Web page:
Given the number of Jaguar XJ derivatives that could have borne  the limited-run XJ50 anniversary badge, it came as a surprise that the company chose a 3.0l V6 diesel rather than any of the rowdy 5.0l supercharged V8s in its catalogue. This is of course the rant of a youthful and ruffian heart. Fifty years ago when the Series 1 XJ appeared it was powered by either a 2.8l and 4.2l six-cylinder engine. The intentions were clear. It would continue the tradition of dignified, understated but fast saloons like the Mk II of 1960 and sold for the indulgence of discerning lords of manors, dukes and duchesses. The more scintillating XJ-R dragsters with their oversized alloys and fire-breathing V8s we have come to know appeared only in the early nineties. I guess the 3.0l diesel lump is the most reminiscent of the ethos of the first cars from 1968.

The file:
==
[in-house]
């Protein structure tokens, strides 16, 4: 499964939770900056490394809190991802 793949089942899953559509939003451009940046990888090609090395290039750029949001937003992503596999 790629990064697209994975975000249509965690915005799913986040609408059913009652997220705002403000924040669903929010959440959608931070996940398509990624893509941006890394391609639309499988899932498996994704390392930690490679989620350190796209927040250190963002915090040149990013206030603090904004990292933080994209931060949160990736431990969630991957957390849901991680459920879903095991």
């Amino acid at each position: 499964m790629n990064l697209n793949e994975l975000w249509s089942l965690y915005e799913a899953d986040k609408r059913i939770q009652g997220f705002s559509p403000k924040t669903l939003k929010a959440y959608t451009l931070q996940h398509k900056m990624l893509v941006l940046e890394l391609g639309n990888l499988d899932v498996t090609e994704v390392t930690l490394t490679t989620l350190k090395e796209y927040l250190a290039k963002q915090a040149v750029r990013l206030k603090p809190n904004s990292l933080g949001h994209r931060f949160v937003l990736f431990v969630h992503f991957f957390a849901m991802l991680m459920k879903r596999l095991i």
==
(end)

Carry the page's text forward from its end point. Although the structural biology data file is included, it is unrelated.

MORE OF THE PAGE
The special interior is tinged with an aroma of old money thanks to being clad in soft grain diamond-quilted cow hide. A Jaguar leaper is em...

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